The chase was on. The Serengeti canine (K9) unit was hot on the track of another poacher. Emmanuel Issak , lead handler of the K9 unit, was still a little anxious, as he had only recently received the unit’s new dogs from our partners, the African Wildlife Foundation. He not only wanted to see how capable they were of staying on poachers’ scent, but also whether they could handle all the other challenges a tracker dog has in the African wilderness—it’s hot, spiky, dusty, and, frankly, dangerous. While tracking down a poacher who could be armed and lying in ambush, they also have to contend with large, dangerous animals around who do not comprehend that the dogs are friends rather than foes. Emmanuel, wondering how the news dogs would react if they came across a buffalo, elephant, or lion, had a lot of responsibility on his shoulders.
Honeyguide, in partnership with the Serengeti National Parks and African Wildlife Foundation, is providing conservation partners with a specialized tool for protection: dogs. Tracker dogs’ ability to pick up a scent from a poached animal or even a snare enables the protection teams to track poachers to their homes and arrest them.
Recently three new trackers dogs have been introduced to the Serengeti team, all who are pointers: four-year-old Oscar, as well as Freddie and Renzo, who are both three. They were called into action sooner than expected but have already exhibited a high level of expertise. Yesterday, Oscar proved himself when, after tracking a scent for 20 kilometers through the wilderness, he uncovered a hidden poacher’s camp. Today, it was Freddie’s turn, who picked up a scent left by a poacher’s footprints around a wildebeest kill. Freddie remained on the track for six hours until the unit caught up with the poacher; aware he was being followed, the poacher had kept a fast pace as he attempted his getaway. Using whatever cover was available to avoid being seen, the poacher tried making it out of the park—but he couldn’t get past Freddie’s nose.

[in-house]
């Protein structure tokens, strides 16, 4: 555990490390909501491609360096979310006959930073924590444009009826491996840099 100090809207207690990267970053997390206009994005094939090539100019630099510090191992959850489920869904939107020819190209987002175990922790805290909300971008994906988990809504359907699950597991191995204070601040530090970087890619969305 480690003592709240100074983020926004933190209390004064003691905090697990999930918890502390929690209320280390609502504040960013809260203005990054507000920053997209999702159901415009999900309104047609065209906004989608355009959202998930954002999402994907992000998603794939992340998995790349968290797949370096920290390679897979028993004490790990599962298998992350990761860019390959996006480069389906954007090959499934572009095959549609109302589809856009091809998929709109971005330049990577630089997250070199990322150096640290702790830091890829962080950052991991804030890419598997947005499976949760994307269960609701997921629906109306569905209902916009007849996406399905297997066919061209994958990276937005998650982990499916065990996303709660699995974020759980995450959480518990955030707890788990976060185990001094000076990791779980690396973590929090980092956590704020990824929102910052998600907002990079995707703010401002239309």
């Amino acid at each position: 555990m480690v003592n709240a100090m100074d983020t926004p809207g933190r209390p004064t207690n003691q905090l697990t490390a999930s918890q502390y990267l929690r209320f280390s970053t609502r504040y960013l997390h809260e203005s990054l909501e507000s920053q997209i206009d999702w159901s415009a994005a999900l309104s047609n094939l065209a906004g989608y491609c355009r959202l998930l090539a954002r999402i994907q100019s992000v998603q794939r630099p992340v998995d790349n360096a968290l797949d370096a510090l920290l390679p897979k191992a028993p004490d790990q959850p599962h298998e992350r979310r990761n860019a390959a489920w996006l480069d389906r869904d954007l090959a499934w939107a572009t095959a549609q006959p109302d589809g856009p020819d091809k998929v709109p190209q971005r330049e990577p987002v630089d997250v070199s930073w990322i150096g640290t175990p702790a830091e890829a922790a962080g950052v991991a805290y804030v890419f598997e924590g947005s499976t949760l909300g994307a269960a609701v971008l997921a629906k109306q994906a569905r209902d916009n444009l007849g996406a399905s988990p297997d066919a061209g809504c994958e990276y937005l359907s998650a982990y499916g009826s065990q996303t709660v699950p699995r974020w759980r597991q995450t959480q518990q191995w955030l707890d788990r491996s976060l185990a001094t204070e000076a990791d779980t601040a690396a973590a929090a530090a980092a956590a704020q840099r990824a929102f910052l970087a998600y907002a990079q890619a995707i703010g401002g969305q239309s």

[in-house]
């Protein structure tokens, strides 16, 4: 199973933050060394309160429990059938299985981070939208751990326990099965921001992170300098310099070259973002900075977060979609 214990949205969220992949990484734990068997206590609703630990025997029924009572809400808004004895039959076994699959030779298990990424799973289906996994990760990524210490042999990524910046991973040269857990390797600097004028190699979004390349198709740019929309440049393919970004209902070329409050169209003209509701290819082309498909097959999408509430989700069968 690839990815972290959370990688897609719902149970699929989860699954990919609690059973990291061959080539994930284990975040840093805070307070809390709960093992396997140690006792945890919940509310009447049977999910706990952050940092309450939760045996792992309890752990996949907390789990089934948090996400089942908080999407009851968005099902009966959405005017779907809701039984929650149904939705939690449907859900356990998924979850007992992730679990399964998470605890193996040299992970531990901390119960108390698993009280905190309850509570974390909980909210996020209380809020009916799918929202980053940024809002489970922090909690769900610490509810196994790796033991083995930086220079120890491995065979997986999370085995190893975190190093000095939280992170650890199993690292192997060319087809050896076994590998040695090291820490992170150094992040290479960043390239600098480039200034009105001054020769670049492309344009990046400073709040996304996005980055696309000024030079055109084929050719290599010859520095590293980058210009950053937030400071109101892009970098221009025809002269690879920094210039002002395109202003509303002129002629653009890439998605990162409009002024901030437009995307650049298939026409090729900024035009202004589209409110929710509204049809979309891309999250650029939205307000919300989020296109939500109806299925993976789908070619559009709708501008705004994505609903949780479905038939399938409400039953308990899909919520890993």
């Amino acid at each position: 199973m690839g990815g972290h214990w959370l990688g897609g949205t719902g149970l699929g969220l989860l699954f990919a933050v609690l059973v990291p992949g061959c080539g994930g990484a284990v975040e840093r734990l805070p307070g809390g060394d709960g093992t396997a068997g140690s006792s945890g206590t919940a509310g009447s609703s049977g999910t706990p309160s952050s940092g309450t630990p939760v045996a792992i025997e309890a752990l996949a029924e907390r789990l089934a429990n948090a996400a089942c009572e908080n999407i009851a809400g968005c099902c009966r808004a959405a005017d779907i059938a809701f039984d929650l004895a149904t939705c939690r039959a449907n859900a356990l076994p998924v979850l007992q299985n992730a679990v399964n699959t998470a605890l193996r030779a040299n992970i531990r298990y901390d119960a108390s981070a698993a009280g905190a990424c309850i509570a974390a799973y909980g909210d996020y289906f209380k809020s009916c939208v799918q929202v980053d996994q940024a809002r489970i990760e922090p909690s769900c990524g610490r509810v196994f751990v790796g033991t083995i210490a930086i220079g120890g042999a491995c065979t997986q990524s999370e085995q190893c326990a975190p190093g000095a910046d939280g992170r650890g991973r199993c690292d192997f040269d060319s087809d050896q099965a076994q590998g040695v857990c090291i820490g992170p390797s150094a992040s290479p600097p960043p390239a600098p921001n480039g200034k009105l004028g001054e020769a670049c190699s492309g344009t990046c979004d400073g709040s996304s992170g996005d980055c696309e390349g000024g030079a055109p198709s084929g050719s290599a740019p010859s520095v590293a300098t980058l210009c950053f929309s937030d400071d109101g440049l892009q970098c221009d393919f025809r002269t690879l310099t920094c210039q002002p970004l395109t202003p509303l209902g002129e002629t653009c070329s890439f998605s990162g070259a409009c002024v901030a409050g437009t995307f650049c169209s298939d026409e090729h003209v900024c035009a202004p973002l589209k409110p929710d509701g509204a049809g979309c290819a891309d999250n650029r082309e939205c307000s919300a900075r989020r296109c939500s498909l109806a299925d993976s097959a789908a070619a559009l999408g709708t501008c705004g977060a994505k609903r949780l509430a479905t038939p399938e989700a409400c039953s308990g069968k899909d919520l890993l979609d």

A tracker dog can work for about 5 to 6 years before they are retired. Ex-tracker dogs Jerry and Rocky have both retired and now have a relaxed life, enjoying each other’s company and playing with kids. They were among the first tracker dogs in the unit back in 2011 when poaching in west Kilimanjaro Enduimet Wildlife Management Area was at its peak. Within three years, these two were largely responsible for halting elephant poaching.
Honeyguide has seen similar results elsewhere after introducing tracker dogs. In Manyara Ranch, where up to six elephants a year were being lost, tracker dogs helped identify all elephant poachers in the area and brought poaching to a standstill. For years now, Manyara Ranch and Randilen Wildlife Management Area have seen zero elephants poached, while overall poaching in the Serengeti ecosystem has been significantly reduced for the past two years. These dogs are keeping wildlife safe and thriving
You can help, too. Currently, protected areas have no tourists due to COVID-19, dramatically reducing the funds available to keep dogs like Oscar and Freddie—along with their handlers—in the field protecting wildlife. Poachers, unfortunately, know this and are trying to take advantage of the situation. By donating $80, you can provide two weeks of food rations for a K9 unit, while $180 will provide salaries for 2 weeks. If you would like to help these dogs, click on this link>
To learn more about the K9 unit, click here>